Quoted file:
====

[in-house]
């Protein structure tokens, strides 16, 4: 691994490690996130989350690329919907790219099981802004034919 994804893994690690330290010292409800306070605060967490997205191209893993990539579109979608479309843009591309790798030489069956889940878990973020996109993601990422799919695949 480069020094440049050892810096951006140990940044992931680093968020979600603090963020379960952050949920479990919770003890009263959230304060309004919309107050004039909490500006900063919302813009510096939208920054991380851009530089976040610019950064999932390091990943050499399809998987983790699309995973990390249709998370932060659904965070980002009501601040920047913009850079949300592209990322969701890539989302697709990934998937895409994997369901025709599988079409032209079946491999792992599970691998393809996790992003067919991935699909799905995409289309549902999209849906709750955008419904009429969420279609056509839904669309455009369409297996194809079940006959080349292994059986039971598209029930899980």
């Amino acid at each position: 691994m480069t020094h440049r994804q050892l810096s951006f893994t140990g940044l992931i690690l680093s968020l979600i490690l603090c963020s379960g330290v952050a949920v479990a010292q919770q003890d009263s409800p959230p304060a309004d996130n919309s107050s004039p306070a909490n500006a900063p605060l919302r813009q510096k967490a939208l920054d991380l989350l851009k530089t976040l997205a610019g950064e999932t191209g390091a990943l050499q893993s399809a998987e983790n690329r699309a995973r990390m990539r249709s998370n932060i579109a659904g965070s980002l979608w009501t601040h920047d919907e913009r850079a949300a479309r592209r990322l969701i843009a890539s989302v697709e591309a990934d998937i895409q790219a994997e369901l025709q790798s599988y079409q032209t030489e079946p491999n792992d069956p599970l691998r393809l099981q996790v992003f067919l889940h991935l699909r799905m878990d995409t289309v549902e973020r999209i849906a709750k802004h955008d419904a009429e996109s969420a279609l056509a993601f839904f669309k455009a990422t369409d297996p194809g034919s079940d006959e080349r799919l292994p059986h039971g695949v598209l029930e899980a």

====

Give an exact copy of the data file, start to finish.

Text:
[in-house]
């Protein structure tokens, strides 16, 4: 691994490690996130989350690329919907790219099981802004034919 994804893994690690330290010292409800306070605060967490997205191209893993990539579109979608479309843009591309790798030489069956889940878990973020996109993601990422799919695949 480069020094440049050892810096951006140990940044992931680093968020979600603090963020379960952050949920479990919770003890009263959230304060309004919309107050004039909490500006900063919302813009510096939208920054991380851009530089976040610019950064999932390091990943050499399809998987983790699309995973990390249709998370932060659904965070980002009501601040920047913009850079949300592209990322969701890539989302697709990934998937895409994997369901025709599988079409032209079946491999792992599970691998393809996790992003067919991935699909799905995409289309549902999209849906709750955008419904009429969420279609056509839904669309455009369409297996194809079940006959080349292994059986039971598209029930899980």
């Amino acid at each position: 691994m480069t020094h440049r994804q050892l810096s951006f893994t140990g940044l992931i690690l680093s968020l979600i490690l603090c963020s379960g330290v952050a949920v479990a010292q919770q003890d009263s409800p959230p304060a309004d996130n919309s107050s004039p306070a909490n500006a900063p605060l919302r813009q510096k967490a939208l920054d991380l989350l851009k530089t976040l997205a610019g950064e999932t191209g390091a990943l050499q893993s399809a998987e983790n690329r699309a995973r990390m990539r249709s998370n932060i579109a659904g965070s980002l979608w009501t601040h920047d919907e913009r850079a949300a479309r592209r990322l969701i843009a890539s989302v697709e591309a990934d998937i895409q790219a994997e369901l025709q790798s599988y079409q032209t030489e079946p491999n792992d069956p599970l691998r393809l099981q996790v992003f067919l889940h991935l699909r799905m878990d995409t289309v549902e973020r999209i849906a709750k802004h955008d419904a009429e996109s969420a279609l056509a993601f839904f669309k455009a990422t369409d297996p194809g034919s079940d006959e080349r799919l292994p059986h039971g695949v598209l029930e899980a």